After the cyclone fence, pallets and assorted rubbish was cleared away, the pavilion was roped off for a few days until the punters were finally allowed to play with it. The unemployed barrier poles are still loitering around a nearby lamppost, conspiring.

The pavilion still isn’t quite unfettered: a warning sign has been propped up at either end of the edifice. Someone’s gone to a bit of trouble to make those signs.

With hindsight this problem should have been obvious, although I admit that my lifestyle is so sedentary it never occurred to me during construction that the pavilion would make an excellent jungle gym.
As it stands, it’s an irresistable attraction for the urban thrillseeker. I have a couple of friends who, after an evening of drinking, would habitually become seized by a desire to go climbing things. One night in Melbourne they attempted to conquer the dome of the Royal Exhibition Building. The relatively low height and plentiful footholds of this pavilion make it just too tempting.

Ghost Sites and Grey Areas

Monday 21 April 2008

I got another email from an artist asking to exhibit in my gallery. This happens to me roughly twice a year. I don’t have an art gallery – have never had one; but ten years ago I was friends with some people who ran an art gallery.

They were a bunch of artists who had just graduated from RMIT and had found some studio space above the Port Phillip Arcade in Melbourne. It was a quiet, out-of-the-way arcade, the type full of stores selling things like telescopes, cake decorations, old stamps and coins. As part of the lease my friends also scored an unused shop in the arcade, which they turned into an exhibition space named Grey Area, after the dingy linoleum tiles on the floor. At first they just exhibited their own works, but soon opened the place up to other emerging artists.
One of the studio artists, who was (brace yourself) on the dole, started learning web design and HTML as part of a government job training scheme, so she used her time to design a website for Grey Area. I let her put my email address on the site as a contact point, because she didn’t have her own email address, not even on Hotmail.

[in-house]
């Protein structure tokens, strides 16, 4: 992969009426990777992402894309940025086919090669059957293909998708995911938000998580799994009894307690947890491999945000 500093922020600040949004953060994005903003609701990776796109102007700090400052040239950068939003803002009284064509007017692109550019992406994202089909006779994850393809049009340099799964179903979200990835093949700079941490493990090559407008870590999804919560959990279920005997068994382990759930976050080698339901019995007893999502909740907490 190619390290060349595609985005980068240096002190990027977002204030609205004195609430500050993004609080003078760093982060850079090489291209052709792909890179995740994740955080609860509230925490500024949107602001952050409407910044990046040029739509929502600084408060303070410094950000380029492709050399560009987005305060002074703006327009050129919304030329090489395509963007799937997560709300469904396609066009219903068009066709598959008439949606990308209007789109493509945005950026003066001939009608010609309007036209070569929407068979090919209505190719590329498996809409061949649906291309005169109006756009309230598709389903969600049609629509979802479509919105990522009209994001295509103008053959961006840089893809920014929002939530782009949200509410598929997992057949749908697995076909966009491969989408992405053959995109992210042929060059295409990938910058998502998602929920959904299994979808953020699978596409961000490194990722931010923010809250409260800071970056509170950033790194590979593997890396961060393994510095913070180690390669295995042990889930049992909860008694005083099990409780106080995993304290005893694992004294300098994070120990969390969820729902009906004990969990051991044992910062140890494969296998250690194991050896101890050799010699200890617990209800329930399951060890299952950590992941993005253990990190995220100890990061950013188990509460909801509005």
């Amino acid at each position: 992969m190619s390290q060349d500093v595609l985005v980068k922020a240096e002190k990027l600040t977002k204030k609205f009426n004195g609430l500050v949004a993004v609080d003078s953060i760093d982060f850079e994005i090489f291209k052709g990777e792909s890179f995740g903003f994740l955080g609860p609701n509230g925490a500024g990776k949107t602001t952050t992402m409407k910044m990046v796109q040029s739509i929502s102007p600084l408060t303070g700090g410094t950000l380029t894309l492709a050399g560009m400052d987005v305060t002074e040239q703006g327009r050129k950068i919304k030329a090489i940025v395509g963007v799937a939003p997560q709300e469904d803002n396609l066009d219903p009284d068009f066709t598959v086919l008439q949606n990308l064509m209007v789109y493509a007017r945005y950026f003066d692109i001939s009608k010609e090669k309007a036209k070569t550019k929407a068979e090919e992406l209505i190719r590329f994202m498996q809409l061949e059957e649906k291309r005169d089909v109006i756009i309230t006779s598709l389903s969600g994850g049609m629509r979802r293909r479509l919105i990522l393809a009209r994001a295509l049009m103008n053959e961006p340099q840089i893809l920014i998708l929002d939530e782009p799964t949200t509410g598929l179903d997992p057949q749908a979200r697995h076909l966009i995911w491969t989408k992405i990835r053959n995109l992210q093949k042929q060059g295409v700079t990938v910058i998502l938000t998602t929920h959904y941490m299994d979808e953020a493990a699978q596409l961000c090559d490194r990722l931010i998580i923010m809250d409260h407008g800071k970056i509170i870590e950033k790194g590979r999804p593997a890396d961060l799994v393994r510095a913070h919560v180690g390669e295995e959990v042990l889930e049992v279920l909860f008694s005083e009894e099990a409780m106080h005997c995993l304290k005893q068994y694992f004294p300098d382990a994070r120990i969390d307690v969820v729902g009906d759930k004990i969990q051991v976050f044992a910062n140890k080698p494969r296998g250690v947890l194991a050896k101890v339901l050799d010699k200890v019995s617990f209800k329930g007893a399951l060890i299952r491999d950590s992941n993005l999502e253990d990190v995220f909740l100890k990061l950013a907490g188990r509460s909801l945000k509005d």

None of the other dozen or so recent fine arts graduates who were running the studios had an email address either; or a computer, for that matter. Was this the last generation of people to come out of University without ever having an email address?
When the web design course finished work on the site slowed down, and then in early 1999 the collective was wound up, with the studios and exhibition space passed on to another group of artists. The website, however, lives on, undeleted, untouched for ten years. The only reminders I get that it’s still there, is when I get an email from out of the blue from some hopeful soul wondering if the place is still active in real life.
The website itself is a real, dusty museum piece of mid-Nineties design, complete with a tilde in the URL and a splash page with the legend, “This site requires Netscape 3, Internet Explorer 3 or better. It is best viewed with your screen set at 800 x 600 and with images and javascript turned on.”
The site gives a pretty much complete list of everybody who exhibited there during Grey Area’s lifetime (a typo on the calendar page says “1999” instead of “1998”), and some of the shows were even documented with a few online photos before time ran out. I wonder if it will last another ten years?

Please Mister Please

Saturday 19 April 2008